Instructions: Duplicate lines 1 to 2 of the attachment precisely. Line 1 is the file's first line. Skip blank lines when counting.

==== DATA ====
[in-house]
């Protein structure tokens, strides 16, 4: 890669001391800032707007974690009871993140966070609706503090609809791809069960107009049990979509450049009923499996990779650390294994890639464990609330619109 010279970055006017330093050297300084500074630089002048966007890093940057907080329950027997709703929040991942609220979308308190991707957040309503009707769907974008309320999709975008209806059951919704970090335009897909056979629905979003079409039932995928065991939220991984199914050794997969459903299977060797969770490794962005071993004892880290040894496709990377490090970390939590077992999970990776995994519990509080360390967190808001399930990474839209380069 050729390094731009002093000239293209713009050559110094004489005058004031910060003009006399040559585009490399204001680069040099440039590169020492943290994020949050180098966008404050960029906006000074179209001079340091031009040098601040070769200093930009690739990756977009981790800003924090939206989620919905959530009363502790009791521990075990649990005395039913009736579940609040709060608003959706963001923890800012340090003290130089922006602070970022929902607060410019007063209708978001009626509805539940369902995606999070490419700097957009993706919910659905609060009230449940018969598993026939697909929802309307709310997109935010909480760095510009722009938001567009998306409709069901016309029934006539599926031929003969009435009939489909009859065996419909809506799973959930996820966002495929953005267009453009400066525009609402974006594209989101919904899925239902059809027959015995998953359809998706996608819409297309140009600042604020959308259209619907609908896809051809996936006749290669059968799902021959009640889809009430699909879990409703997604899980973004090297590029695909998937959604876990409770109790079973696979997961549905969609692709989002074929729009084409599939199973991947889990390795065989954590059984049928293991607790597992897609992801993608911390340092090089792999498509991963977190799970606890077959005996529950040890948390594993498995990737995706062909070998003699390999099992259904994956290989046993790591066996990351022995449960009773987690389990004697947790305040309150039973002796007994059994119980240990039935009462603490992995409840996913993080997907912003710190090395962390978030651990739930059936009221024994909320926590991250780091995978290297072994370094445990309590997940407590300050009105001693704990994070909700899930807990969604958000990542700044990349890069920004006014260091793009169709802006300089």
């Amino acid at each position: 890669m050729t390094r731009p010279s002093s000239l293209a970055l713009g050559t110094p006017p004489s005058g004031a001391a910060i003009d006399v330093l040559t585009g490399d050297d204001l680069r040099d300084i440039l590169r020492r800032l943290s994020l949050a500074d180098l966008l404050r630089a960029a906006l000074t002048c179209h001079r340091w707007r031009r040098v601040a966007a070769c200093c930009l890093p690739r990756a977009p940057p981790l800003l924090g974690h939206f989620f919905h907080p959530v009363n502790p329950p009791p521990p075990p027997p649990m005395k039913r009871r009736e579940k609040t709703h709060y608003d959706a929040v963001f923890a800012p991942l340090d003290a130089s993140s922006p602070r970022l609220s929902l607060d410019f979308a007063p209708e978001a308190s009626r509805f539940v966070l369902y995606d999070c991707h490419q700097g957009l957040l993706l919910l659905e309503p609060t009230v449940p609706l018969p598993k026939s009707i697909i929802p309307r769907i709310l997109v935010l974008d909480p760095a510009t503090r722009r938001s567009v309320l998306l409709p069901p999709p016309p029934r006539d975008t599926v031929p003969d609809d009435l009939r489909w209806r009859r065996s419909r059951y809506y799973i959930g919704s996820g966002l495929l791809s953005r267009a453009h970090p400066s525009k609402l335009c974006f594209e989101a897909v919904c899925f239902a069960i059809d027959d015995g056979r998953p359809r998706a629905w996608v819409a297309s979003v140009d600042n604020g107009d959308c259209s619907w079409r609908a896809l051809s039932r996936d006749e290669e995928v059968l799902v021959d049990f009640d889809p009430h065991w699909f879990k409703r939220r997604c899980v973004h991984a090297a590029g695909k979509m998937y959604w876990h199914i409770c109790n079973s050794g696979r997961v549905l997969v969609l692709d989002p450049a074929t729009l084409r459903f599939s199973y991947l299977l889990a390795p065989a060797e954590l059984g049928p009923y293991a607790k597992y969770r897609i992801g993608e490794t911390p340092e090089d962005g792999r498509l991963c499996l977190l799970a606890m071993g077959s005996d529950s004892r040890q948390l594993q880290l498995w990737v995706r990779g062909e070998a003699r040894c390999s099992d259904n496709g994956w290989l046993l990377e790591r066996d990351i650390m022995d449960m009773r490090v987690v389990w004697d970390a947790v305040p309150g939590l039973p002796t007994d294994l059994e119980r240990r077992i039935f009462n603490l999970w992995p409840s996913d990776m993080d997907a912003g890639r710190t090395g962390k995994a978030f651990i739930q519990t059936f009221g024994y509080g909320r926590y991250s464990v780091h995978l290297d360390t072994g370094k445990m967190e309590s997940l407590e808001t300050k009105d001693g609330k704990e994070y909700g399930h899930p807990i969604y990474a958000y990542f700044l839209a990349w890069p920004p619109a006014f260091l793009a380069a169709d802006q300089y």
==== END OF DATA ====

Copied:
[in-house]
């Protein structure tokens, strides 16, 4: 890669001391800032707007974690009871993140966070609706503090609809791809069960107009049990979509450049009923499996990779650390294994890639464990609330619109 010279970055006017330093050297300084500074630089002048966007890093940057907080329950027997709703929040991942609220979308308190991707957040309503009707769907974008309320999709975008209806059951919704970090335009897909056979629905979003079409039932995928065991939220991984199914050794997969459903299977060797969770490794962005071993004892880290040894496709990377490090970390939590077992999970990776995994519990509080360390967190808001399930990474839209380069 050729390094731009002093000239293209713009050559110094004489005058004031910060003009006399040559585009490399204001680069040099440039590169020492943290994020949050180098966008404050960029906006000074179209001079340091031009040098601040070769200093930009690739990756977009981790800003924090939206989620919905959530009363502790009791521990075990649990005395039913009736579940609040709060608003959706963001923890800012340090003290130089922006602070970022929902607060410019007063209708978001009626509805539940369902995606999070490419700097957009993706919910659905609060009230449940018969598993026939697909929802309307709310997109935010909480760095510009722009938001567009998306409709069901016309029934006539599926031929003969009435009939489909009859065996419909809506799973959930996820966002495929953005267009453009400066525009609402974006594209989101919904899925239902059809027959015995998953359809998706996608819409297309140009600042604020959308259209619907609908896809051809996936006749290669059968799902021959009640889809009430699909879990409703997604899980973004090297590029695909998937959604876990409770109790079973696979997961549905969609692709989002074929729009084409599939199973991947889990390795065989954590059984049928293991607790597992897609992801993608911390340092090089792999498509991963977190799970606890077959005996529950040890948390594993498995990737995706062909070998003699390999099992259904994956290989046993790591066996990351022995449960009773987690389990004697947790305040309150039973002796007994059994119980240990039935009462603490992995409840996913993080997907912003710190090395962390978030651990739930059936009221024994909320926590991250780091995978290297072994370094445990309590997940407590300050009105001693704990994070909700899930807990969604958000990542700044990349890069920004006014260091793009169709802006300089």